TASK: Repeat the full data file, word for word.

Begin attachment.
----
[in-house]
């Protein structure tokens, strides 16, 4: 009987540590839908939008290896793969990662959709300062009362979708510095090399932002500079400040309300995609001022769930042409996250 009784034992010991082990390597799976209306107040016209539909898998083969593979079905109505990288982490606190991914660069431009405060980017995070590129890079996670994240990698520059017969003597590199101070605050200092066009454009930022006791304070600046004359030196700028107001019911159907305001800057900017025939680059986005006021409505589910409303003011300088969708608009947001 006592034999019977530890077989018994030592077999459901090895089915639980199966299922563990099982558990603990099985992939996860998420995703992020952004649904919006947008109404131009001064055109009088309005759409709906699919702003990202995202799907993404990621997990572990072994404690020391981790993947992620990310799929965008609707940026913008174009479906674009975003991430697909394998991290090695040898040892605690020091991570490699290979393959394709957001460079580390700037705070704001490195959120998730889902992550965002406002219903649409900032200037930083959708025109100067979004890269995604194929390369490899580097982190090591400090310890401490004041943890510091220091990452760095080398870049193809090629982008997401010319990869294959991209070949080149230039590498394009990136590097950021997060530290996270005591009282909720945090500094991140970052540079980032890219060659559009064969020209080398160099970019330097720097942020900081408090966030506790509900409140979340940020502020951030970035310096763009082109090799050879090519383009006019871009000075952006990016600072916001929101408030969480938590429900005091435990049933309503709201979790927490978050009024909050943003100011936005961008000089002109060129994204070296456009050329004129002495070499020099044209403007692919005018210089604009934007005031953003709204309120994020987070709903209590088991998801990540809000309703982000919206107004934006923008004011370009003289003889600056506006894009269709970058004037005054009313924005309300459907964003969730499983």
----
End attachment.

[in-house]
């Protein structure tokens, strides 16, 4: 009987540590839908939008290896793969990662959709300062009362979708510095090399932002500079400040309300995609001022769930042409996250 009784034992010991082990390597799976209306107040016209539909898998083969593979079905109505990288982490606190991914660069431009405060980017995070590129890079996670994240990698520059017969003597590199101070605050200092066009454009930022006791304070600046004359030196700028107001019911159907305001800057900017025939680059986005006021409505589910409303003011300088969708608009947001 006592034999019977530890077989018994030592077999459901090895089915639980199966299922563990099982558990603990099985992939996860998420995703992020952004649904919006947008109404131009001064055109009088309005759409709906699919702003990202995202799907993404990621997990572990072994404690020391981790993947992620990310799929965008609707940026913008174009479906674009975003991430697909394998991290090695040898040892605690020091991570490699290979393959394709957001460079580390700037705070704001490195959120998730889902992550965002406002219903649409900032200037930083959708025109100067979004890269995604194929390369490899580097982190090591400090310890401490004041943890510091220091990452760095080398870049193809090629982008997401010319990869294959991209070949080149230039590498394009990136590097950021997060530290996270005591009282909720945090500094991140970052540079980032890219060659559009064969020209080398160099970019330097720097942020900081408090966030506790509900409140979340940020502020951030970035310096763009082109090799050879090519383009006019871009000075952006990016600072916001929101408030969480938590429900005091435990049933309503709201979790927490978050009024909050943003100011936005961008000089002109060129994204070296456009050329004129002495070499020099044209403007692919005018210089604009934007005031953003709204309120994020987070709903209590088991998801990540809000309703982000919206107004934006923008004011370009003289003889600056506006894009269709970058004037005054009313924005309300459907964003969730499983």